British gov't says not given access to Hong Kong bookseller

UK government says it has not been given consular access to Hong Kong bookseller

Photo by: Reuters
Photo by: Reuters

A demonstrator wears a mask depicting Causeway Bay Books shareholder Lee Bo during a protest over the disappearance of booksellers, in Hong Kong, China in this January 10, 2016.

The British government said on Tuesday it had not been granted access to a Hong Kong bookseller and British passport holder who disappeared last year.

In a television interview with China's Phoenix Television late on Monday, Lee Bo, a dual British and Hong Kong citizen, said he had returned to China voluntarily and would renounce his British citizenship.

Lee and four associates went missing over the past half year, sparking fears that Chinese authorities had abducted some of the men and taken them back to China.

"Despite formal requests, we have not been granted consular access to Mr Lee," a British government spokesman said in a statement.

Lee, 65, was the publisher of Mighty Current Media, a Hong Kong–based publishing house popular among mainland tourists for its scandalous books about the private lives of Chinese politicians. Lee disappeared from his warehouse in late December, turning up in mainland China one week later saying he was “assisting an investigation,” prompting speculation that he had been abducted by Chinese agents.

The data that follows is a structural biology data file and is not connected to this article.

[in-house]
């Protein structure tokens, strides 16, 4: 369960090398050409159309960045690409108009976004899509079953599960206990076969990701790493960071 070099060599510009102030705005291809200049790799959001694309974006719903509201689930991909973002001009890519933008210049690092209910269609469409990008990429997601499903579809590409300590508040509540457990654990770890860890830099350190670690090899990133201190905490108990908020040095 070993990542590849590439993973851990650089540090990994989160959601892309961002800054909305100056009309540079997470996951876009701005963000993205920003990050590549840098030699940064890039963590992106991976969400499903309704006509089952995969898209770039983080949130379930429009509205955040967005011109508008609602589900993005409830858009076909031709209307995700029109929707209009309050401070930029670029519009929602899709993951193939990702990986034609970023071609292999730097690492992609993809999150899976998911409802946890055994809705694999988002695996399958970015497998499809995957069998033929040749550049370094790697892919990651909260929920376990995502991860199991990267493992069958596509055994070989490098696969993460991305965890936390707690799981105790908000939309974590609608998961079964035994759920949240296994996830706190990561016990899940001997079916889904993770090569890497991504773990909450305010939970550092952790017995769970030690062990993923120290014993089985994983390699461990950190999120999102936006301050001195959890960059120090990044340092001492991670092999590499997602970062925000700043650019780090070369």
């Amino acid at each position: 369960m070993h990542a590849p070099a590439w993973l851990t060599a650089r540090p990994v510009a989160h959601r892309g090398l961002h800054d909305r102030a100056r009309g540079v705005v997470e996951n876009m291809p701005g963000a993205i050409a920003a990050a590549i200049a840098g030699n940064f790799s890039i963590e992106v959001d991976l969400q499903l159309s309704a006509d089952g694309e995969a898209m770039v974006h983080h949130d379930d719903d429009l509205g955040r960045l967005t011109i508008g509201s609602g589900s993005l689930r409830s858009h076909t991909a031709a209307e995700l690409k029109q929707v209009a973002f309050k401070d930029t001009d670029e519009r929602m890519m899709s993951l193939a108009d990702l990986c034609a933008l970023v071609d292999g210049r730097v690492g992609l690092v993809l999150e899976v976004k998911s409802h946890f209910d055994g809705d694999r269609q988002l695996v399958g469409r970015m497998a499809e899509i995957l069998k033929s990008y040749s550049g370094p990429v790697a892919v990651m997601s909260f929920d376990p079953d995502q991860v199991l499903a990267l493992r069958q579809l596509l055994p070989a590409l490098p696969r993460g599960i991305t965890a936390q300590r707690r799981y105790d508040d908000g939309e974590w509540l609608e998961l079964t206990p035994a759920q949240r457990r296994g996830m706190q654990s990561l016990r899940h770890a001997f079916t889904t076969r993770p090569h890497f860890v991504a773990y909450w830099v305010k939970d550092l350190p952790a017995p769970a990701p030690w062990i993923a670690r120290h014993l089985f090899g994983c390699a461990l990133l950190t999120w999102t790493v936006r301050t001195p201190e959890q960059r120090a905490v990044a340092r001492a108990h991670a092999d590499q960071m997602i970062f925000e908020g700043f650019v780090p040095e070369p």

The case drew international concern over fears Beijing was eroding the "one country, two systems" principle that allows Hong Kong to maintain civil liberties such as freedom of the press and a high degree of control over its own affairs.

Lee's case in particular rang alarm bells because of suspicions he was snatched by mainland Chinese security agents who crossed into Hong Kong.

Britain's foreign office said in a report in February that Lee, a British citizen, was "involuntarily removed" to the mainland. However, Lee said the claims were false and were being used by unnamed groups to hype up his case.

"After the Mighty Current affair emerged, I wanted to secretly go back to the mainland as soon as possible to resolve the company's affairs, then secretly return to Hong Kong," Lee said.

He added that he didn't want anyone to know and didn't want to leave any record of his journey at immigration checkpoints so he chose to use "illegal immigration," but did not give further details.

Lee also said he planned to renounce his British right of abode, or residency rights, though it's not clear why he used that term rather than citizenship.

TRTWorld and agencies